General Safety Considerations

 Aircraft tire and wheel assemblies must operate under high pressures in order to carry the loads imposed on them. They should be treated with the same respect that any other high pressure vessel would be given.

Following the recommended procedures given throughout this manual, as well as those provided by authorities such as wheel manufacturers, air-framers and industry regulatory agencies, will minimize the risks and chance of injury.

 IMPORTANT: In the event  of a conflict between recommended procedures be sure to contact your tire representative before undertaking the procedure in question.


 Follow the instructions given in the section on "General Mounting Instructions For Aircraft Tires". Be particularly  attentive when :

 - Rolling tires on the floor and using mechanical lifting equipment to avoid possible back injuries. 

- Inspecting tires and wheels in advance for possible shipping damage. 


 - When inflating tires, be sure to use a suitable inflation cage.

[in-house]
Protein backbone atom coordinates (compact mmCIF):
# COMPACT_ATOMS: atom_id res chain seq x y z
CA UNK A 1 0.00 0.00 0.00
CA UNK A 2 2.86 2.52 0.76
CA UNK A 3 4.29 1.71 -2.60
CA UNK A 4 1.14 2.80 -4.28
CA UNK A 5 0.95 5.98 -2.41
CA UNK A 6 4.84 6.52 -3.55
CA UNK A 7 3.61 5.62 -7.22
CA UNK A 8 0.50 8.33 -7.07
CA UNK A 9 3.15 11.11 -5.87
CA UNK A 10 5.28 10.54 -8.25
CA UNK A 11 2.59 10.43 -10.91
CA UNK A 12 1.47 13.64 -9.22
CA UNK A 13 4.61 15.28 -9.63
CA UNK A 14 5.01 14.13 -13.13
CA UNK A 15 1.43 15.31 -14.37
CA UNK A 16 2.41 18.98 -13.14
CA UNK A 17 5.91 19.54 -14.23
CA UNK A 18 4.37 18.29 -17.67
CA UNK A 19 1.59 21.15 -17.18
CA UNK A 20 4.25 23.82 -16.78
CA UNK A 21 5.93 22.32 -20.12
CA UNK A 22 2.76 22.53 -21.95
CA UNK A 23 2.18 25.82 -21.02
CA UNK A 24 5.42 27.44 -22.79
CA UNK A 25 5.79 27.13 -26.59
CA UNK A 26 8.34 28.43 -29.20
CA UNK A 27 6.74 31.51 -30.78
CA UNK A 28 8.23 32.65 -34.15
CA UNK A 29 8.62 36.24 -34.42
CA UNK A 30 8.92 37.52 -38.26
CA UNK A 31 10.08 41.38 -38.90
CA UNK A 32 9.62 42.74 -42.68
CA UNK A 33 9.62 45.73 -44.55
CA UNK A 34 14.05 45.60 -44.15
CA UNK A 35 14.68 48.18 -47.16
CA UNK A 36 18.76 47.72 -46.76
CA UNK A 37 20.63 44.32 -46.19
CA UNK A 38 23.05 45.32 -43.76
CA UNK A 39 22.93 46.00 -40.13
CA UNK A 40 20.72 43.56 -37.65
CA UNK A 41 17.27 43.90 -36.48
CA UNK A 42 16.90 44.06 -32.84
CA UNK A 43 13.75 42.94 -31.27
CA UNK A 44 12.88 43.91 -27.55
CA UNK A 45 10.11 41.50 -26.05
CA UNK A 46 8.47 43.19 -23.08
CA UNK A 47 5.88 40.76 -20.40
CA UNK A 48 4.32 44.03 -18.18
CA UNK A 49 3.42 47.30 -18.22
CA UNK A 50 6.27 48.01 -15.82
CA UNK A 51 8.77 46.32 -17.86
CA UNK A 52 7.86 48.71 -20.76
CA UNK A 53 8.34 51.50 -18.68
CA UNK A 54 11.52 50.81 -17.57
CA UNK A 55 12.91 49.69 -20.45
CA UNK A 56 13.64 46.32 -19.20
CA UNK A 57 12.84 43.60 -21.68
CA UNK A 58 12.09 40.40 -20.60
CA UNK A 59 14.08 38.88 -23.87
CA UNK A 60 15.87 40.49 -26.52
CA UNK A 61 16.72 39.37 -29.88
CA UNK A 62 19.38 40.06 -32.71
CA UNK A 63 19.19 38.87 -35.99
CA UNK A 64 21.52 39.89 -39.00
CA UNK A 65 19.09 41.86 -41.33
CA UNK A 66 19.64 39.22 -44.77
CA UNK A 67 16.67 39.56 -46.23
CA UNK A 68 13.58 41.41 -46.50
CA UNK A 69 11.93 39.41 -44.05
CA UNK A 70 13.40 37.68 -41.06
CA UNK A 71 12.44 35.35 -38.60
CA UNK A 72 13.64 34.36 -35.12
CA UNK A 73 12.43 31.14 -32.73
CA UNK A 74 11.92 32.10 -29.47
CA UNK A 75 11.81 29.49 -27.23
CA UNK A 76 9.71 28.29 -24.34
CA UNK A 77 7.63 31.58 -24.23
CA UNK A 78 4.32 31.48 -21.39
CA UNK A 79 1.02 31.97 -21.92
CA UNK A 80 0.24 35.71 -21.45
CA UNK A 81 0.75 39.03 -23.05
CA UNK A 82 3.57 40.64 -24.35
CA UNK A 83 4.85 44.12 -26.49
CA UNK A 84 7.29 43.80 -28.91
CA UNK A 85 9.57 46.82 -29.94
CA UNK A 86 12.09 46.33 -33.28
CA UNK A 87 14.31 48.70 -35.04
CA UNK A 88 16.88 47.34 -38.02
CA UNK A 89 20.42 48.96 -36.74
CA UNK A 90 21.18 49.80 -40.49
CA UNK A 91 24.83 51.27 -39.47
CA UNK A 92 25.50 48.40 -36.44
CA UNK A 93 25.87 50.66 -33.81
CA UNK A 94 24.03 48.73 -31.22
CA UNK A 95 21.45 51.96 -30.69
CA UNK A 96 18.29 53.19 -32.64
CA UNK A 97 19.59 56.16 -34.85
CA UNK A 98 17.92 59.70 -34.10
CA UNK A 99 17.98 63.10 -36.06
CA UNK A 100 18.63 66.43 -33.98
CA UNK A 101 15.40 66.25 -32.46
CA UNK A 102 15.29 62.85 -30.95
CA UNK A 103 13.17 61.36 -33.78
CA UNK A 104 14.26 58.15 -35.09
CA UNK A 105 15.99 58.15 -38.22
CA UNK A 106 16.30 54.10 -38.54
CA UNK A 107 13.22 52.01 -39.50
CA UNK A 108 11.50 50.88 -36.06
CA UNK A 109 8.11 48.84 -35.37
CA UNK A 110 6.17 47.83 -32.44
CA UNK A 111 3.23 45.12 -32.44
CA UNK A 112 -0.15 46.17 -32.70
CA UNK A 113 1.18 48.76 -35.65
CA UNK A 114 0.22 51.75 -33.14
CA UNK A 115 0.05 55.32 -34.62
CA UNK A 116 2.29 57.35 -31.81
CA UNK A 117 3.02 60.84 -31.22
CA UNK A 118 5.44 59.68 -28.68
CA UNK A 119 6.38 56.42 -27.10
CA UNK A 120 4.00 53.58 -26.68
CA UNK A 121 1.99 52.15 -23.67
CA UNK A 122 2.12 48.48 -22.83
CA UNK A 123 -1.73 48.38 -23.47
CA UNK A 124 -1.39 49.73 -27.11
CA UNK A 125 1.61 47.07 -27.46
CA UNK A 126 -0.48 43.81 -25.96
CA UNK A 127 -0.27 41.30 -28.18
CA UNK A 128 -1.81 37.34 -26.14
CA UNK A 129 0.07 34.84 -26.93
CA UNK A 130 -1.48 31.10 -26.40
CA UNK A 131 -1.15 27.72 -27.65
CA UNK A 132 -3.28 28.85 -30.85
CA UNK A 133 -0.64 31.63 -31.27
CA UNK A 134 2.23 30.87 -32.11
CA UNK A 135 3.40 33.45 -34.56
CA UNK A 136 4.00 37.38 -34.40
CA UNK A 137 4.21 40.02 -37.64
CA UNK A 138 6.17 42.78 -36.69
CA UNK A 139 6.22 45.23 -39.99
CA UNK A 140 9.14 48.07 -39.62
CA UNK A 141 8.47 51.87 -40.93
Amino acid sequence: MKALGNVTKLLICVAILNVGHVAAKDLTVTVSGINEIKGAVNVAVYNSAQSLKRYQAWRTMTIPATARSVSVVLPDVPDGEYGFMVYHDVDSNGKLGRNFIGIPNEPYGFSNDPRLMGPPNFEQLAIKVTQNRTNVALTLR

- Keep pressure hose and fittings used for inflation in good condition. 

- Allow the tire to remain in the inflation cage for several minutes after reaching full inflation pressure.

 - Respect inflation pressures and all other safety instructions. 


- Careful attention should be shown to tire/wheel assemblies being handled or in storage.

- Never approach a tire/wheel assembly mounted on an aircraft that has an obvious damage until that tire has cooled to ambient temperatures (allow at least 3 hours).

- Always approach a tire/wheel assembly from an oblique angle, in the direction of the tire's shoulder.

 - Deflate tires before removing them from the aircraft. Show caution when removing valve cores as they can be propelled at a high speed from the valve stem.

 - Never ship tires in the cargo area of an aircraft at full pressure. Reduce pressure to 25% of operating pressure or 40 psi, whichever is the lesser.

 - Remove from service tire/wheel assemblies found with one or more tie bolt nuts missing.